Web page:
Identification of a cut-off point

Figure 1 shows the distribution of different-size clusters over the OKS-PS summary score from the primary analysis. When the clustering algorithm derives k = 2 clusters, the OKS-PS distributions for the two clusters have a large overlap. As the number of derived clusters increases, the degree of overlap in their corresponding OKS-PS distributions reduces and both the mode and the upper limit shift. Figure 2 illustrates this shift in the resulting cut-off point, in particular how it decreases as the number of clusters increases from k = 2 to k = 4. However, for k ≥ 4, the cut-off point remains constant at OKS-PS = 14, implying that the OKS-PS score range of 0–14 characterises the high-pain cluster whether the sample is split into four or more clusters. Using OKS-PS ≤ 14 to identify participants in chronic pain led to a sensitivity of 100% and specificity of 89%.

Fig. 1
figure 1

Distribution of clusters over OKS-PS score. Corresponds to primary analysis. k denotes the number of clusters derived. Y-axis represents the number of patients (n). Each cluster is shown in a different colour. The left-most cluster on the OKS-PS scale, i.e. the high pain-cluster, is highlighted in red

Fig. 2
figure 2

OKS-PS cut-off point over number of clusters. Cut-off point corresponding to the upper limit of the OKS-PS distribution of the high-pain cluster. Results from the primary analysis are shown in black, obtained by applying hierarchical clustering to the original ordering of the sample. Results from the secondary analyses are shown in blue and pink, reporting ±1sd at either side of the average cut-off points derived after 100 random re-orderings of the sample. Results in blue correspond to hierarchical clustering and pink to k-means clustering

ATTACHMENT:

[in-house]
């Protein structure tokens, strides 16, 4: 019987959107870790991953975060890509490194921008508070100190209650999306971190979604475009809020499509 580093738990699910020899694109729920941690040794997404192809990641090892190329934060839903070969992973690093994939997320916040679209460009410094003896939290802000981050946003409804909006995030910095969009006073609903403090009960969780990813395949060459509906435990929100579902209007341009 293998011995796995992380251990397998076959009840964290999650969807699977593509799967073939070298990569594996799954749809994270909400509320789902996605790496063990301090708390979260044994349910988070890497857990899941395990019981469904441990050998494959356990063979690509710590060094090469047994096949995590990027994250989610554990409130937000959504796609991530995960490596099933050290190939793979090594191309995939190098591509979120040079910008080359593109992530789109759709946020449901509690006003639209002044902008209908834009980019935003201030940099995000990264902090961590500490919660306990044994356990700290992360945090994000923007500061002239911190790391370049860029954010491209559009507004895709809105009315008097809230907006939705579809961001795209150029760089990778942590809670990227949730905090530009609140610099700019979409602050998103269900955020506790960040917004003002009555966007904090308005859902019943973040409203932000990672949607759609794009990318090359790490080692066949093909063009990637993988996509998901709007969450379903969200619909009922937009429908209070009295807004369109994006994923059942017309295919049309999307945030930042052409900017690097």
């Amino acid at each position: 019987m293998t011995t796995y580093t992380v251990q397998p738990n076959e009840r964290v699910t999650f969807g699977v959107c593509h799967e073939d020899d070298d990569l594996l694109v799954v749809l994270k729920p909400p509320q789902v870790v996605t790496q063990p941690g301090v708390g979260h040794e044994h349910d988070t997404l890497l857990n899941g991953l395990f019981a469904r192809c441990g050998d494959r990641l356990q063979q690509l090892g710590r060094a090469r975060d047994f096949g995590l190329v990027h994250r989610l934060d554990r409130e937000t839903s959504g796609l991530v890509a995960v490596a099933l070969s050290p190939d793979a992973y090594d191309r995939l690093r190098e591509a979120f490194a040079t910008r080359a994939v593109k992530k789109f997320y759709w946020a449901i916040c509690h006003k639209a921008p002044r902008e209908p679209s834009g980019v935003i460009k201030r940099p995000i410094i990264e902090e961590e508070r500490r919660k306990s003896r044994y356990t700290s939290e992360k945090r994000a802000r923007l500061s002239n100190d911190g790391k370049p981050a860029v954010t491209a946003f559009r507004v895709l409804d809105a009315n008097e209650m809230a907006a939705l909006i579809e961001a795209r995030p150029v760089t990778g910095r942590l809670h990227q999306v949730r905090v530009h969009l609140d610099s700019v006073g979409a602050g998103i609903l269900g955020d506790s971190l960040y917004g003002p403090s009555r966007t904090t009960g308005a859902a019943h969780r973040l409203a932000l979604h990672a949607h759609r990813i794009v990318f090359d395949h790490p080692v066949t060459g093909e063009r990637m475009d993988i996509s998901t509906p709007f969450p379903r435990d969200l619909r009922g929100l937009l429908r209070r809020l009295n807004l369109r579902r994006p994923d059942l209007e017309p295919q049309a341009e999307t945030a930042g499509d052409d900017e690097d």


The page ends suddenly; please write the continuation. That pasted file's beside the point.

The cut-off points obtained through secondary analysis were different to that obtained through the primary analysis. As Fig. 2 shows, running 100 random re-orderings and applying hierarchical clustering led to a mean cut-off point at k = 4 clusters of OKS-PS = 18.5 (SD = 2.6), whilst when k-means was applied the mean cut-off was OKS-PS = 14.7 (SD = 0.9). The Figure also illustrates that these cut-off points are not constant with increasing numbers of clusters. At OKS-PS = 18.5, sensitivity and specificity were 100% and 74%, whereas at OKS-PS = 14.7 they were 100% and 89%, respectively.